Yale University Library has recently acquired a full run of Right: A Monthly Bulletin of, by, and for the American Rightwing, an ephemeral newsletter published by Liberty & Property, Inc. of San Francisco. The newsletters, which date from October 1955-Sepember 1960, are bound together in a quarto volume that includes other pieces of ephemera, including nine tracts created by the publishers of Right, a 1957 directory (with a 1960 addendum) of right-wing groups in the United States, a recruitment flyer for the Northern League: A Society for the Preservation of the Ethnic and Cultural Heritage of the Nordic Peoples, a booklet by Bela Hubbard titled The Hybrid Race Doctrine, and a three-part essay titled Cultural Dynamics.
The purported author of Cultural Dynamics, E.L. Anderson, was really Willis Carto, who was also the driving force behind Right. Carto founded Liberty & Property, Inc. with the white supremacist Aldrich Blake in 1953 and has been involved with a variety of right-wing groups while managing a large network of right-wing publications and broadcasts for the last sixty years. He might be most well known for founding Liberty Lobby, a right-wing advocacy group he dominated from 1958 until 2001, when it went bankrupt, as well as his virulent antisemitism and denial of the Holocaust.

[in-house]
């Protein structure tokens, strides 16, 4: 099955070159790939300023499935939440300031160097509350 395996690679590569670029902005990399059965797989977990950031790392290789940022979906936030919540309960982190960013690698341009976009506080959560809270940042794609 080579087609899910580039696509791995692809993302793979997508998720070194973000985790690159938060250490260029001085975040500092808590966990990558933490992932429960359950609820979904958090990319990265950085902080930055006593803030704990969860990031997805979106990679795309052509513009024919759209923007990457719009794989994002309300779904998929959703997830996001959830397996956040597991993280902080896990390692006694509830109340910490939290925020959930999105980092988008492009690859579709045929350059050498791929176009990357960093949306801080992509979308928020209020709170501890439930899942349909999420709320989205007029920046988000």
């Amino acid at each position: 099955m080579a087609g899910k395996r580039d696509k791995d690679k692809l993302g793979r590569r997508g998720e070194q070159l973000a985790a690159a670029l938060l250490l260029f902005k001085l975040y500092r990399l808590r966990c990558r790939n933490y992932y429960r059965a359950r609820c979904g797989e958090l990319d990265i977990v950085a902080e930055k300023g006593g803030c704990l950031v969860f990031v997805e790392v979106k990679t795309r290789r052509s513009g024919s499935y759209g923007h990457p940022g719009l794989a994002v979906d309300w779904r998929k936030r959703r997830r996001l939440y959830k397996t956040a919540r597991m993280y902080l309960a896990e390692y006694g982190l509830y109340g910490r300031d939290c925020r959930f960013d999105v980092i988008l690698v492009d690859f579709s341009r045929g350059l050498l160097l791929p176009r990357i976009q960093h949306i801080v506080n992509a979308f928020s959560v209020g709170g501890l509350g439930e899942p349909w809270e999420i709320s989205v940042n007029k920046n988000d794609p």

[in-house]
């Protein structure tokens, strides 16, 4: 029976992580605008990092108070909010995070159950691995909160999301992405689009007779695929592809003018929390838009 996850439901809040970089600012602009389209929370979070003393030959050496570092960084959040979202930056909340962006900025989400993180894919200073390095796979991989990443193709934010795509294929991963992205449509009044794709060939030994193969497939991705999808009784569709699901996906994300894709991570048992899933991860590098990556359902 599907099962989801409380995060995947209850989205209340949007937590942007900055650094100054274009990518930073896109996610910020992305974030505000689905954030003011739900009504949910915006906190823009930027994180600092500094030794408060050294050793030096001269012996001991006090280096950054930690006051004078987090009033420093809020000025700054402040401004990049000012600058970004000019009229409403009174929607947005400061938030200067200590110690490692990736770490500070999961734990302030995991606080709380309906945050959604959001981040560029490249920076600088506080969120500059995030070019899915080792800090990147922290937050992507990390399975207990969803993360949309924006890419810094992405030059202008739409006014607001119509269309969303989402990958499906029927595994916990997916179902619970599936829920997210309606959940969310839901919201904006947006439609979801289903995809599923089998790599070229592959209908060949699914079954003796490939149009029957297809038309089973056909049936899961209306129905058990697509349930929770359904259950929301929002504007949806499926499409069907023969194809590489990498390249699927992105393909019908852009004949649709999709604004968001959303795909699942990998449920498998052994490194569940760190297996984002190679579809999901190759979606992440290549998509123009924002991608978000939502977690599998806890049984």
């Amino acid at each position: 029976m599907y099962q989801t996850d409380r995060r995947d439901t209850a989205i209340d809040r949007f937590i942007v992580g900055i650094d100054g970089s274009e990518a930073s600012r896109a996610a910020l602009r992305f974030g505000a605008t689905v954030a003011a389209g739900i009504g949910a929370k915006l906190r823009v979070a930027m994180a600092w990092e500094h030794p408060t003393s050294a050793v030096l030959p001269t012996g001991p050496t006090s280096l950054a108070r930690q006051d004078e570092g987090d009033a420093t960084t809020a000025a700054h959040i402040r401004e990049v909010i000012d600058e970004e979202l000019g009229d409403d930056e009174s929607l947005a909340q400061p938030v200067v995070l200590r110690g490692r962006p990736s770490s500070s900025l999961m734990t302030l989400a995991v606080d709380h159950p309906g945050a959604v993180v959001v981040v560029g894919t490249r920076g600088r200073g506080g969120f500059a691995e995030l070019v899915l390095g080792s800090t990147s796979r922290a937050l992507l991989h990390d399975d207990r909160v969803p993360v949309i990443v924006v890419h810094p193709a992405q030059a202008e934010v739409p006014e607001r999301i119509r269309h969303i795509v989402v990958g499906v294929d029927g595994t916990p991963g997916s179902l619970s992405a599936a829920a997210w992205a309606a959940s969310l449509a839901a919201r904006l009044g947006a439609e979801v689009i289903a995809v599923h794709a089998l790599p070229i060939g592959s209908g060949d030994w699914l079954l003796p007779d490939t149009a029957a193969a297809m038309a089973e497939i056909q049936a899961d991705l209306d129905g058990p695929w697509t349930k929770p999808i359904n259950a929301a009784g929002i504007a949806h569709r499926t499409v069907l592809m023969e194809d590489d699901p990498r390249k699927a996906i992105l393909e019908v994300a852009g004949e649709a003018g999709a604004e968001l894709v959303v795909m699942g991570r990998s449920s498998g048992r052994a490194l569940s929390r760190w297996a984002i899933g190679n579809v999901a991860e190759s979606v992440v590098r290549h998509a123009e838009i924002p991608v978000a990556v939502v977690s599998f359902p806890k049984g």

For its first year, the publication appears to have been typed and copied for subscribers (who paid $3/year) and had very few images or graphics. After November 1956, the newsletter takes on a crisper look and feel and contains more imagery, diverse fonts, and stories set off in boxes. Each newsletter was four to six pages and has a vertical fold, since it was sent in a business-sized envelope to subscribers.
Carto provides updates, usually no more than several short paragraphs in length, from other right-wing groups, notes any new publications of interest to his readers, and offers analysis of current events. For example, in the first issue of October 1955, Carto announced the appearance of the William F. Buckley’s National Review; in March 1956, he reported on the incorporation of Robert LeFevre’s Freedom School in Colorado Springs; and in June 1957 he commented critically on the addition of fluoride into the public water supply, a plot, he claims, perpetrated by “the Communist Party and the Aluminum Trust.”
This volume will be available to researchers to use in Manuscripts and Archives after it is processed and cataloged by the library. If there are any questions about this volume, please direct them to firstname.lastname@example.org.
David J. Gary
Kaplanoff Librarian for American History